In search of a perfect cup of coffee
Coffee adventures. I just love, just adore, can’t live without coffee! The aroma, the ritual behind brewing up the perfect cup. The black velvety, favorite pick-me-up of the the entire world. No morning would be complete with- out it.
More than 2.25 billion cups of coffee are consumed in the world every day. Maui has great coffee. I was turned on to Maui’s coffee world by our own famous roaster, Oma Coffee Roasters in downtown Kahului. Owner Maria Holmes graciously advised me on who to visit to get a bit of history on island coffee. From Upcountry to Haiku to the Ka’anapali coast, coffee is grown all over Maui:
There are more than 30 backyard growers in Upcountry Maui alone. Hugo Buetler, owner of Upcountry Farm Specialties, Inc., was ranked number four last year in a tasting of Maui-grown coffee. Originally from Switzerland, he came to Hawaii in 1968 to work as a chef in Honolulu and moved to Maui 1975. He began his cooking career over 50 years ago in Los Angeles, and is now retired from the profession to focus on farming.
Upcountry Farm Specialties sits on just six acres and has only 90 coffee trees. The farm is diversified with flowers. such as protea, as well as fruit. Jams and jellies are always in production. All year round, there is something growing.
Upcountry Farm Specialties is open to the pubic, selling persimmons every weekend through the fall. After Thanksgiving, it will be selling crafts, coffee and more. This is quite the strong cup! Bold flavors with a bright finish.
* UpCountry Farm Specialities, 51 Calasa Road, Kula.
For the next cup, I was lucky to sit with Kimo Falconer. He is Maui’s largest estate coffee grower and owner of MauiGrown Coffee. Falconer is also the president of the Coffee Growers Association on Hawaii. His multi-generational family farm has about 500 acres of coffee trees. MauiGrown Coffee grows a specialty crop of Arabica coffee. The Mokka strain comes from Yemen, in a town situated on the Red Sea of Africa. This 1,000-year-old variety of coffee is “the champagne of coffee.” The secret to these beans was learned from a Bedouin farmer in Yemen. One of the secrets is that the beans are stored underground in darkness for up to six months. The pulp is actually dried on the bean. The natural sugars of the pulp are what change the flavor so much and take the bean into a category of its own. I have to say this coffee was literally to die for.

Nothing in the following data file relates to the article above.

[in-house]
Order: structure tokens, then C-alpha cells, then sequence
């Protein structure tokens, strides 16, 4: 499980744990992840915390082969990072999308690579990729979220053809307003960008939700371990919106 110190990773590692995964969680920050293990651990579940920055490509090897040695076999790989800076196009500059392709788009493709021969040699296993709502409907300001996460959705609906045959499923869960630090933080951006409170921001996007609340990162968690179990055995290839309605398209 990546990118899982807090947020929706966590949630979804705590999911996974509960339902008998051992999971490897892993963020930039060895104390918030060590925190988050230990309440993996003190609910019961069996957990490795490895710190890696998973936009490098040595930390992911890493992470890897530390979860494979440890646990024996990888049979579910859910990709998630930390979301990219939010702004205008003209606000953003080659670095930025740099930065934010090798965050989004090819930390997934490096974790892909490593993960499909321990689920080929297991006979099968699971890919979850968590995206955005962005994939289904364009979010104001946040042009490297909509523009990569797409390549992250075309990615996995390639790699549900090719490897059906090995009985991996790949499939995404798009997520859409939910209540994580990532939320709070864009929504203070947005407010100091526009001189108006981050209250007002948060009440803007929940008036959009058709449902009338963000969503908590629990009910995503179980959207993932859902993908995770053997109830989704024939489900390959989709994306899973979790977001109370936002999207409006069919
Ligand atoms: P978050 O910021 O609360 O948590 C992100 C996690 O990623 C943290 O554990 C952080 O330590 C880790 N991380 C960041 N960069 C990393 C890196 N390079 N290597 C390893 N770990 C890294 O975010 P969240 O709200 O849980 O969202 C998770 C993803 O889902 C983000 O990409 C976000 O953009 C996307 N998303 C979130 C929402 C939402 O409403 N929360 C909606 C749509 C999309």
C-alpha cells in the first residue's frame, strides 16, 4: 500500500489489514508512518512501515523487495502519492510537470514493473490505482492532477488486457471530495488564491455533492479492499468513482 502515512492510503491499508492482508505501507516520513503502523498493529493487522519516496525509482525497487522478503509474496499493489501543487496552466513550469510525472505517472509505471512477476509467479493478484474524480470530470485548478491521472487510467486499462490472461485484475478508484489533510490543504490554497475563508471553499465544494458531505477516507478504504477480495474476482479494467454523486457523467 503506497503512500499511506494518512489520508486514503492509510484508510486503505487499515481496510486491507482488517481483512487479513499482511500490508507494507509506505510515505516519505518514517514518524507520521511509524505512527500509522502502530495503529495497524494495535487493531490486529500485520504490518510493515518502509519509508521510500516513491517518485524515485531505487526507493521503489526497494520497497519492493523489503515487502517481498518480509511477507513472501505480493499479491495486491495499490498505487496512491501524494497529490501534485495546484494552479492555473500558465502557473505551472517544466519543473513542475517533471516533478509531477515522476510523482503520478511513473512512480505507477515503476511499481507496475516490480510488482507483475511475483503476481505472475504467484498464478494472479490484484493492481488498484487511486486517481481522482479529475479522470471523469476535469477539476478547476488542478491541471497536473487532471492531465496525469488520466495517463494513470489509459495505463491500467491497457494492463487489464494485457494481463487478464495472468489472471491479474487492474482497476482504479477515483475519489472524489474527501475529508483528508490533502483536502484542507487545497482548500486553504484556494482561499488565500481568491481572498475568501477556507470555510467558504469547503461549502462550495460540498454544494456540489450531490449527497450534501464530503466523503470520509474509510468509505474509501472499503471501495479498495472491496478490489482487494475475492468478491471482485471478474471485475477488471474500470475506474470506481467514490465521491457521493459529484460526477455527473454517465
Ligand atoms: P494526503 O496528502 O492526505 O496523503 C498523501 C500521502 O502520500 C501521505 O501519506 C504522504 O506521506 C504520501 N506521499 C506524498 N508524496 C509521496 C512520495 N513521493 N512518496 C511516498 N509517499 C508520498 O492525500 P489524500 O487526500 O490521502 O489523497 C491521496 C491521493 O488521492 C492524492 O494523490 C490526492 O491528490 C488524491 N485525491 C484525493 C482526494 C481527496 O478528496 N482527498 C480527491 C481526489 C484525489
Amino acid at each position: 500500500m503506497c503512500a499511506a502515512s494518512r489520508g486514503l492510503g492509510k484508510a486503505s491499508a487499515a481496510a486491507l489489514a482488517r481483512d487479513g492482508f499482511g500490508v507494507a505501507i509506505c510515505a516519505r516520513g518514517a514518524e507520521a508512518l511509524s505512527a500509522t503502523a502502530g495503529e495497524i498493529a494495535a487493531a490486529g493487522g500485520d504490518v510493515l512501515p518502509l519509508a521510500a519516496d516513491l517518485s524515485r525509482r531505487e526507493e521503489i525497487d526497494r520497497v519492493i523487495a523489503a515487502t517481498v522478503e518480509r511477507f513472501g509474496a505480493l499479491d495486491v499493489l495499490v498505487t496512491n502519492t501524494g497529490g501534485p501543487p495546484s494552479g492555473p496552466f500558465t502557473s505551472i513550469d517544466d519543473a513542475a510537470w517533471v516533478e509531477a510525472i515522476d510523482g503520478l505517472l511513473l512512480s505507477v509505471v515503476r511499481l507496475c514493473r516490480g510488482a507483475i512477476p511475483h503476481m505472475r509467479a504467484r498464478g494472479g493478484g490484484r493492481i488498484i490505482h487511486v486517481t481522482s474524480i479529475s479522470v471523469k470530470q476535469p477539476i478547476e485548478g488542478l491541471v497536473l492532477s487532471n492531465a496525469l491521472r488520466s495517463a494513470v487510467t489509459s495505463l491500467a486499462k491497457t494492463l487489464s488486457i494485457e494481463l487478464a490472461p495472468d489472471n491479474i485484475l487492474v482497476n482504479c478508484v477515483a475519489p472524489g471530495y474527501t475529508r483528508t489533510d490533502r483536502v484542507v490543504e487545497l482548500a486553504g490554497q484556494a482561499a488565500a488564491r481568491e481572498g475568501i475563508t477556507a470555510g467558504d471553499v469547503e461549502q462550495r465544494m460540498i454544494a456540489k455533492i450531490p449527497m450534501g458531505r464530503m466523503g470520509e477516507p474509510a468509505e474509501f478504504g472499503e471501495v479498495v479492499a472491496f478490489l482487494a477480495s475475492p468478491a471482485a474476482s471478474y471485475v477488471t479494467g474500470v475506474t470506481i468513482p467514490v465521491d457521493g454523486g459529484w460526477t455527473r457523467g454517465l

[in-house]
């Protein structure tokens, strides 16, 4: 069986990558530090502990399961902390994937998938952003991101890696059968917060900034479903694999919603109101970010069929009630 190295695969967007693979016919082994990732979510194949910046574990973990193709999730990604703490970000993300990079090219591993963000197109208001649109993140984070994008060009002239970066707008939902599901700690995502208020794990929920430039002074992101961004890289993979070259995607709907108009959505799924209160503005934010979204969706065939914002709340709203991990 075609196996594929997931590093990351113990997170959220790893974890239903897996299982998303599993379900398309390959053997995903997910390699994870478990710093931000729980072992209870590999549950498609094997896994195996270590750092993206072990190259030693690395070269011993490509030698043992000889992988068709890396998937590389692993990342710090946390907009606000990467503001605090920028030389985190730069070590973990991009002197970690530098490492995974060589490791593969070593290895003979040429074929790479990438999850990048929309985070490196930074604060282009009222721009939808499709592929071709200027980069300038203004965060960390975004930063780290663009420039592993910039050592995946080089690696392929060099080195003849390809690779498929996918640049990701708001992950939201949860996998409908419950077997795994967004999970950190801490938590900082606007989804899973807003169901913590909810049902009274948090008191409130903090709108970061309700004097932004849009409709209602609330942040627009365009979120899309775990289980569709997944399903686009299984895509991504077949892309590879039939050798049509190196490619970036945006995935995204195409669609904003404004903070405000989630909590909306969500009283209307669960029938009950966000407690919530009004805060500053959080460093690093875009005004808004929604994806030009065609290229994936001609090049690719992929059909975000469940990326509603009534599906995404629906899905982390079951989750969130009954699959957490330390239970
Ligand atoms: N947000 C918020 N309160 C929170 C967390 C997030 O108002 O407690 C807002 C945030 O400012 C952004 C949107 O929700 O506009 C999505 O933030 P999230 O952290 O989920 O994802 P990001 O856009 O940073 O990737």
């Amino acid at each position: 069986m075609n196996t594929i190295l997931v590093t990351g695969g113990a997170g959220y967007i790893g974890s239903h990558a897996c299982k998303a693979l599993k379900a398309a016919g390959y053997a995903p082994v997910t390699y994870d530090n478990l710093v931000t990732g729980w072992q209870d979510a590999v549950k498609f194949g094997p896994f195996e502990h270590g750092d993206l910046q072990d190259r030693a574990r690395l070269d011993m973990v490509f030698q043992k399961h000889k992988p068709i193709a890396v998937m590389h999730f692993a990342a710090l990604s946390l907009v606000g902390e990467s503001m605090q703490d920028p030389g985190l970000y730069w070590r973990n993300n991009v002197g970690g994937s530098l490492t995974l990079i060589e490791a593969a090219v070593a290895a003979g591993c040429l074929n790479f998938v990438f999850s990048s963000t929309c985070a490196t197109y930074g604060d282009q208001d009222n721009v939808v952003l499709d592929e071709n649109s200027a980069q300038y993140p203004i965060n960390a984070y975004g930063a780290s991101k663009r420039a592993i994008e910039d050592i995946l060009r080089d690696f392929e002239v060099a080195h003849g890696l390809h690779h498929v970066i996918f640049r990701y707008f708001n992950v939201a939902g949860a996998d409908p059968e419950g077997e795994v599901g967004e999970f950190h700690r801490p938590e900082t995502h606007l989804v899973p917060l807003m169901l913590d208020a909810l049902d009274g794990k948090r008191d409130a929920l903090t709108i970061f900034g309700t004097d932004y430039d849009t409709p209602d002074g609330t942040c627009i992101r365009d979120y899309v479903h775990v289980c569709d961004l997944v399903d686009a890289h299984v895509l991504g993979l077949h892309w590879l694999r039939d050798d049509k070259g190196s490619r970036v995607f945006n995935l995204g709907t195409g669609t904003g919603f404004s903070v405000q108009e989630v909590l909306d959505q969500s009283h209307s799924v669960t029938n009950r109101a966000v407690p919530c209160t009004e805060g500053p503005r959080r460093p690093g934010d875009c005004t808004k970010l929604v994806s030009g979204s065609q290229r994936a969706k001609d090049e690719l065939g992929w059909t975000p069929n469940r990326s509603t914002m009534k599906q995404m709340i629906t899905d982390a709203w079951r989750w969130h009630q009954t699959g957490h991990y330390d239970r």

* MauiGrown Coffee, 277 Lahainaluna Road, Lahaina.
I was told one of the best cups coffee on island could be had at the roadside attraction, Leoda’s Kitchen and Pie Shop. Leoda’s serves a blended, drip cup of joe named after itself. What goes better with coffee? Pie of course! Along with pie and coffee, Leoda’s has been serving local food for eight years. Speciality pies are always a focus, and a big deal come holiday season. Pecan, pumpkin, and island-styled varieties like banana cream and chocolate macnut, are on the menu. I had coconut cream, which was the perfect complement to the rich coffee.
* Leoda’s Kitchen and Pie Shop, 820 Olowalu Village, Lahaina.
Pondering more “caffeination,” I was seriously contemplating flying on my drive home. I had one more stop to make, but I went the following day, otherwise I would have been up all night.
The Coffee Attic in Wailuku was my final stop on my first island coffee adventure.
People who want to go to a local place in town, come here. In addition to a coffee shop and cafe, the owner, John Henry and his wife Gwen, have created a delightful music venue. There’s a great community vibe, quality coffee and food. I had the cold brew. It was strong, smooth and deeply aromatic. Fantastically, in the Maui heat, the ice cubes were made of coffee! So as they melted, the coffee just got stronger! It helped me to wash down the Ube Haupia scone. Delightful and delicious. Not to be missed.
* Maui Coffee Attic, 59 Kanoa St., Wailuku.
So many good cups of coffee served on Maui and so many dedicated coffee growers. I so look forward to more.